Custom sequences

Compatible with Hibernate 3.

Written on June, 2005, by Pietro Polsinelli.

If you have updated information, please feed this page (not the remarks below) or send me (mailto:ppolsinelli (at) open-lab (dot) com) infos to put here.


Suppose that you are using native id generation, that you are unfortunate enough so that you have to use Oracle. Hibernate relieves you much of the pain by creating and using an Oracle sequence. What your customer will ask you next, is to have a distinct sequence for every table. From 3.0.5 documentation, you can name the sequence on the mapping:

<generator class="sequence">
    <param name="sequence">person_id_sequence</param>
</generator>

 

So what follows applies only for the case you are using the native id approach. In this case, proceed as follows. This solution will work for any db that works with sequences.

Extend the dialect:

public class PlatformOracleDialect extends OracleDialect {
  public Class getNativeIdentifierGeneratorClass() {
    return PlatformSequenceGenerator.class;
  }
}

 

Create a custom sequence generator of this sort:

public class PlatformSequenceGenerator  implements PersistentIdentifierGenerator, Configurable {
  /**
   * The sequence parameter
   */
  public static final String SEQUENCE = "sequence";

  /**
   * The parameters parameter, appended to the create sequence DDL.
   * For example (Oracle): <tt>INCREMENT BY 1 START WITH 1 MAXVALUE 100 NOCACHE</tt>.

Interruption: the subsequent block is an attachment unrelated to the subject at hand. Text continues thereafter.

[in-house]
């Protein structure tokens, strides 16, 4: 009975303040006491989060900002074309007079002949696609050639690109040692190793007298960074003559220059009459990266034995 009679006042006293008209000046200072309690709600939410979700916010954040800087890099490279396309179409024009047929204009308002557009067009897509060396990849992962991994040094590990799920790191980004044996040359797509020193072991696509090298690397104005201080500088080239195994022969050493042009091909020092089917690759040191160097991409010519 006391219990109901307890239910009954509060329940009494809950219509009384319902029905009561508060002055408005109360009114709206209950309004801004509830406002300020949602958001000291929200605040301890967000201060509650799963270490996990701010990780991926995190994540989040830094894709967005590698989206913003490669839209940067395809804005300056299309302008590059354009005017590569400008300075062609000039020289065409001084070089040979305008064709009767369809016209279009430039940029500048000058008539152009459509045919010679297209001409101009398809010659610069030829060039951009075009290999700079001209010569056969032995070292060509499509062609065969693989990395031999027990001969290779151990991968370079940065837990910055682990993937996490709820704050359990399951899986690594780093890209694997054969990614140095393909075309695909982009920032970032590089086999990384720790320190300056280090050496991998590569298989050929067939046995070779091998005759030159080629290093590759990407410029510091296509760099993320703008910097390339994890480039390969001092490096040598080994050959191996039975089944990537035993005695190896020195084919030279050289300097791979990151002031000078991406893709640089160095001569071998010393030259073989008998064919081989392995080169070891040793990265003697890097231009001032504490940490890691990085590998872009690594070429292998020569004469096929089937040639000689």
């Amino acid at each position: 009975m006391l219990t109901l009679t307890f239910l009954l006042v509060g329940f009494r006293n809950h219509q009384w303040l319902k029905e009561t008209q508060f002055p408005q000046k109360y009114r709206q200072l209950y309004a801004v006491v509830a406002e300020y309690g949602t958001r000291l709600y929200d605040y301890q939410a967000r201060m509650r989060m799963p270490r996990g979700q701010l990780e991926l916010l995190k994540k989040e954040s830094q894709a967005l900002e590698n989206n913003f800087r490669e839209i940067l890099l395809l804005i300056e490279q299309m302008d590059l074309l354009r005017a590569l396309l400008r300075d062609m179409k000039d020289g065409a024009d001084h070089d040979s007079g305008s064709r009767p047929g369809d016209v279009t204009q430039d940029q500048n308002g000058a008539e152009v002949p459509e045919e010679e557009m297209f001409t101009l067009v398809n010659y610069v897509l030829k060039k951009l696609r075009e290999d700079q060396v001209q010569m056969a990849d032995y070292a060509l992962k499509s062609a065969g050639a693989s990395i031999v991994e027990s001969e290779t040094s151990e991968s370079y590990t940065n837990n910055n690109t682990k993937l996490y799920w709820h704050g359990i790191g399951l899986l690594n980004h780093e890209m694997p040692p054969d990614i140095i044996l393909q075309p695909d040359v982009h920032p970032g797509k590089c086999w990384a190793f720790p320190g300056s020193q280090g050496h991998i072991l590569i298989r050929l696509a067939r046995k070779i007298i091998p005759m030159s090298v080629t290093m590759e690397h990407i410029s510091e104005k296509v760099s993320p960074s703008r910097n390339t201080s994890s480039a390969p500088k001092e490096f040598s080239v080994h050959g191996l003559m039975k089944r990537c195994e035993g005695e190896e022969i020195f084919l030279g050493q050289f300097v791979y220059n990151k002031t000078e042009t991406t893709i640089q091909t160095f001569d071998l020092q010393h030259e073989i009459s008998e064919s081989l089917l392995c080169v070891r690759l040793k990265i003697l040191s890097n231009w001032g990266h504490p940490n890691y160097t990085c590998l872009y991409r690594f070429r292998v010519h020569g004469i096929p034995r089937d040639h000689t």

*/
  public static final String PARAMETERS = "parameters";

  private String sequenceName;
  private String parameters;
  private Type identifierType;
  private String sql;

  private static Collection<Sequence> sequences;


  private static final Log log = LogFactory.getLog(PlatformSequenceGenerator.class);

  public void configure(Type type, Properties params, Dialect dialect) throws MappingException {

    this.sequenceName = PropertiesHelper.getString(SEQUENCE, params, "hibernate_sequence");
    this.parameters = params.getProperty(PARAMETERS);
    String schemaName = params.getProperty(SCHEMA);
    String catalogName = params.getProperty(CATALOG);

    if (!sequenceName.contains(dialect.getSchemaSeparator())) {
      sequenceName = Table.qualify(catalogName, schemaName, sequenceName, dialect.getSchemaSeparator());
    }

    this.identifierType = type;
    sql = dialect.getSequenceNextValString(sequenceName);
  }

  public static void inject(Collection<Sequence> sequences, Dialect dialect) {
    PlatformSequenceGenerator.sequences = sequences;
    for (Sequence sequence : sequences) {
      sequence.sql = dialect.getSequenceNextValString(sequence.name);
    }
  }


  public Serializable generate(SessionImplementor session, Object obj) throws HibernateException {

    PreparedStatement st = null;
    try {

      boolean found = false;
      if (sequences != null)
        for (Sequence sequence : sequences) {
          if (ReflectionUtilities.instanceOfPersistent(obj, sequence.superClass)) {
            st = session.getBatcher().prepareSelectStatement(sequence.sql);
            found = true;
            break;
          }
        }
      if (!found)
        st = session.getBatcher().prepareSelectStatement(sql);

      try {
        ResultSet rs = st.executeQuery();
        final Serializable result;
        try {